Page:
Guttmann was clearly not so fazed by his own curse, as he took the reins of the club again, for the 1965-66 season, which finished trophy-less but in between two European Cup final appearances. Benfica’s five Champions Cup final defeats would probably have more to do with the calibre of opposition they faced than any curse –– four times they fell to one of the greatest teams of the day, Nereo Rocco’s Milan in 1963, Helenio Herrera’s Inter in 1965, Matt Busby’s Manchester United in 1968 and Arrigo Sacchi’s Milan in 1990. Only a shoot-out defeat to PSV Eindhoven in 1988 came against a more modest adversary. Had Benfica the fortune to face an internally squabbling Bayern Munich or a rather ordinary Monaco, as Porto did when they won their European titles, things might have been very different. The three UEFA Cup/Europa League defeats were all different –– a narrow aggregate defeat to Anderlecht in 1984, a last-minute loss to Chelsea last year after dominating the Londoners for much of the game and now this year’s defeat to Sevilla. The ‘curse’ may, naturally, have its psychological toll but all three finals were well within Benfica’s grasp.

If anything, Benfica should be grateful they have reached so many finals at all since their glory days of the 1960s and 1970s. The club’s domestic dominance came to be seriously challenged by Porto after the fall of the Estado Novo regime in 1974. Benfica, while by no means a club tied to the Salazar regime (Lisbon rivals Sporting were more popular with government bigwigs and the bourgeoisie) did enjoy a privileged status on account of its international success. That privilege was lifted after the Carnation Revolution. The club soldiered on well enough until the 1990s when a rot set in that has only really been tackled since the arrival of Jesús from Braga five years ago. He has won two of the club’s three titles since 1994 (Giovanni Trapattoni won the other in 2005). Benfica have played second and often third fiddle to Porto, and most humiliatingly, Sporting, in that time, with the nadir being a sixth-place finish in 2001. Sport Lisboa e Benfica was a byword for institutional incompetence and on-field calamity for the best part of two decades. Next to that, the curse of Béla Guttmann looks pretty harmless stuff. Jesús is also, amazingly, only the third Portuguese manager to win the title for Benfica –– Portuguese coaches boast only five championship wins for the club, compared to ten by Hungarians, of which there have been seven at the helm, including Guttmann.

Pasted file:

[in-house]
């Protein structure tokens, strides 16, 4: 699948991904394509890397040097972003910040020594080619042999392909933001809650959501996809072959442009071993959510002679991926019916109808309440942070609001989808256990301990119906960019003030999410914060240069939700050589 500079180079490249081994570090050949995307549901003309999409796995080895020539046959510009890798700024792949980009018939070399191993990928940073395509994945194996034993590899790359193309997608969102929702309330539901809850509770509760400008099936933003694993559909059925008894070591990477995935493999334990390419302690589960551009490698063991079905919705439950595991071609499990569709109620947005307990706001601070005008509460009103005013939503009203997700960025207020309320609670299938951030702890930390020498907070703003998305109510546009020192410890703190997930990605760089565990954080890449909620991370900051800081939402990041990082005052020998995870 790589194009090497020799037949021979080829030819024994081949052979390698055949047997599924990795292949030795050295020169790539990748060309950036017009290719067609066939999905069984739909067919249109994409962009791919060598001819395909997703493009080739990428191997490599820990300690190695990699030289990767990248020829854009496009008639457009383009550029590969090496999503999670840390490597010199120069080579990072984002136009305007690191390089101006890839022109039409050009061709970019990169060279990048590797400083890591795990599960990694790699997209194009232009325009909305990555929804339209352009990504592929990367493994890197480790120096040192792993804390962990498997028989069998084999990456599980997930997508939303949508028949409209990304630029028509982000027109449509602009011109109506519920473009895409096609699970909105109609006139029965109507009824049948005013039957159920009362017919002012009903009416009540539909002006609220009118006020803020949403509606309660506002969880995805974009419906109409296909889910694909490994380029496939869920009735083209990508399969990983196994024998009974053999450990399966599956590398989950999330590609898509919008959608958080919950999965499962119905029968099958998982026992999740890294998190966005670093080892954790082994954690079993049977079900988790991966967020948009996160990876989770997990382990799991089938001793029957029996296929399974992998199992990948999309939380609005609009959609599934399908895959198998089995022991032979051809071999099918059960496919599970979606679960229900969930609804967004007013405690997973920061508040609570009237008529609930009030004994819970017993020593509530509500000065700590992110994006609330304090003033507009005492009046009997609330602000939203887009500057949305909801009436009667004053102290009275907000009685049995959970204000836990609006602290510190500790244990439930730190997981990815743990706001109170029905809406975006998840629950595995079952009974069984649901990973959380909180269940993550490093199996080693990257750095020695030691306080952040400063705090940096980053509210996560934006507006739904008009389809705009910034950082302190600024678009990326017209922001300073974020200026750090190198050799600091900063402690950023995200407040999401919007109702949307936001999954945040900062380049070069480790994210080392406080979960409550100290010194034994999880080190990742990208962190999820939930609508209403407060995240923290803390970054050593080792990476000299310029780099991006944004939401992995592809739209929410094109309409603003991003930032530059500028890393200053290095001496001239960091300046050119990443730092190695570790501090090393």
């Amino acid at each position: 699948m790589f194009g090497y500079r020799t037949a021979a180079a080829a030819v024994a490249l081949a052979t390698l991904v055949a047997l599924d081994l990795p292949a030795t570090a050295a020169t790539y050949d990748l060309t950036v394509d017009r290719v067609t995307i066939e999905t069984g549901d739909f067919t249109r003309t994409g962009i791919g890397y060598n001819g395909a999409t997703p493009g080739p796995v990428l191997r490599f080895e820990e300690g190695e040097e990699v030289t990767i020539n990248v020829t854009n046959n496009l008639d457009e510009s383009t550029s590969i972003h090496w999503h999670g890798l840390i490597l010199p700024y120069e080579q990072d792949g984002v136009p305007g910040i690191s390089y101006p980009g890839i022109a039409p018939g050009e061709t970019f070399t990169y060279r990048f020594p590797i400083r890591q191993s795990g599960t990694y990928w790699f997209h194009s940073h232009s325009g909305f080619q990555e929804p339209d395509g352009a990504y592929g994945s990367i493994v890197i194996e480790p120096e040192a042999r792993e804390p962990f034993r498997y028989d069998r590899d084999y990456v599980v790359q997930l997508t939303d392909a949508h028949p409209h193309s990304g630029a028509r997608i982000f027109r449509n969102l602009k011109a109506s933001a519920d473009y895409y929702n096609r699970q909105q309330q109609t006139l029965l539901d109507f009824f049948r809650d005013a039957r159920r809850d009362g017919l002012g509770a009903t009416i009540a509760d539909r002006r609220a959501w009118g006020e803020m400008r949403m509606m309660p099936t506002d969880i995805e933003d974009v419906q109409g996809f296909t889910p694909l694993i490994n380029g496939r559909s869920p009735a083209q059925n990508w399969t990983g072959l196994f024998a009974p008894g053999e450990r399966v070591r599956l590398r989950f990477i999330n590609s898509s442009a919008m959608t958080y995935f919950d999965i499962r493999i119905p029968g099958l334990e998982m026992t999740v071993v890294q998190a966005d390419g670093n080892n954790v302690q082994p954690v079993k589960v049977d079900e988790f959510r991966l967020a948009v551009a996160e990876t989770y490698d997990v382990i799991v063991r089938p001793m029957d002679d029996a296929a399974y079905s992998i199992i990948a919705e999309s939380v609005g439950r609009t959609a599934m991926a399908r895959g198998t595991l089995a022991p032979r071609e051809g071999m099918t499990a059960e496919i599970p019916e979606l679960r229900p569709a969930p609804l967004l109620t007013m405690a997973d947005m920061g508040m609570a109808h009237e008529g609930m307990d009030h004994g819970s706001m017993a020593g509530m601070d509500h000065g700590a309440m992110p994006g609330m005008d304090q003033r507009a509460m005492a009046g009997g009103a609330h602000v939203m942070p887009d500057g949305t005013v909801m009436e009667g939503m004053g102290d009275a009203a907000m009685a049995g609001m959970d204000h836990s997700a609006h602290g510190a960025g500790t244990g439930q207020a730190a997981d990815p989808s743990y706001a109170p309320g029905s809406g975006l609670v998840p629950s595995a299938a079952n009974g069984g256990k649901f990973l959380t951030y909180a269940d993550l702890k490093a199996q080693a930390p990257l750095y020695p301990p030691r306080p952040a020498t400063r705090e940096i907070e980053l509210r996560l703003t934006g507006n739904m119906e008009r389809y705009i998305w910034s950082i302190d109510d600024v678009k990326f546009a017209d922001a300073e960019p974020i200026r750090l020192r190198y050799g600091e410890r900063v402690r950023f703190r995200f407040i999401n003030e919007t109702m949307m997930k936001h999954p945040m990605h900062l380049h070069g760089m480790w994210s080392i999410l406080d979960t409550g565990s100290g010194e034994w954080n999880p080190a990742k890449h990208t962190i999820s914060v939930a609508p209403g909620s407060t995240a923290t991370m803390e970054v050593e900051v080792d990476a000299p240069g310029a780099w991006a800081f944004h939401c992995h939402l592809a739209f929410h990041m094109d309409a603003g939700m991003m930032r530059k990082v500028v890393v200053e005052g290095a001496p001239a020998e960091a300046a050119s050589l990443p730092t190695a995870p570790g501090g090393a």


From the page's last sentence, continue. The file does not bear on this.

Jesús, a former journeyman player, came to the club after impressing with Lisbon’s third club, Belenenses and Braga, and has restored it to both a level of functional excellence and credibility on the field. He is pretty much untouchable now, even if his Benfica side has shown a recurrent tendency to lack the killer punch to add to their frenetic but highly technical and entertaining game –– the 2012 Champions League quarter-final second leg against Chelsea at Stamford Bridge and the Europa League final against the same opposition a year later are cases in point where Os Encarnados dominated without seriously troubling the opposition. Still, he has shown tactical nous –– the Europa League semi-final second leg against Juventus was a masterpiece of expedient defending –– and the way Benfica bounced back after losing the League, the Cup and the Europa League all to last-minute goals in the space of a week last year shows that he has instilled in his players a steel that has for long been missing at the Estádio da Luz.


Originally published by Straight off the Beach.